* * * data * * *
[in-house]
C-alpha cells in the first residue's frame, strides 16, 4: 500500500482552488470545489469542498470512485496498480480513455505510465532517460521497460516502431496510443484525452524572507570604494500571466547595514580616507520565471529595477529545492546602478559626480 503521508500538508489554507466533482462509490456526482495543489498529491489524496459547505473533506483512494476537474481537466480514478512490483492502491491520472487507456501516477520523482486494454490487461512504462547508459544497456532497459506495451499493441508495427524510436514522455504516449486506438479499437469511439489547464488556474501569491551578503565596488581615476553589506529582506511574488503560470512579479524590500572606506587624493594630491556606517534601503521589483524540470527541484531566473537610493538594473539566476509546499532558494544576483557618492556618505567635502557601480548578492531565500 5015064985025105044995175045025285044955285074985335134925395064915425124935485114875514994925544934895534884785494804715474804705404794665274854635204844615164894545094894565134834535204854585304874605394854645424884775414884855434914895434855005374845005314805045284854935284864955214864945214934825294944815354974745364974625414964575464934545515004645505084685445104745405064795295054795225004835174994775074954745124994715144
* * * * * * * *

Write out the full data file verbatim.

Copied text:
[in-house]
C-alpha cells in the first residue's frame, strides 16, 4: 500500500482552488470545489469542498470512485496498480480513455505510465532517460521497460516502431496510443484525452524572507570604494500571466547595514580616507520565471529595477529545492546602478559626480 503521508500538508489554507466533482462509490456526482495543489498529491489524496459547505473533506483512494476537474481537466480514478512490483492502491491520472487507456501516477520523482486494454490487461512504462547508459544497456532497459506495451499493441508495427524510436514522455504516449486506438479499437469511439489547464488556474501569491551578503565596488581615476553589506529582506511574488503560470512579479524590500572606506587624493594630491556606517534601503521589483524540470527541484531566473537610493538594473539566476509546499532558494544576483557618492556618505567635502557601480548578492531565500 5015064985025105044995175045025285044955285074985335134925395064915425124935485114875514994925544934895534884785494804715474804705404794665274854635204844615164894545094894565134834535204854585304874605394854645424884775414884855434914895434855005374845005314805045284854935284864955214864945214934825294944815354974745364974625414964575464934545515004645505084685445104745405064795295054795225004835174994775074954745124994715144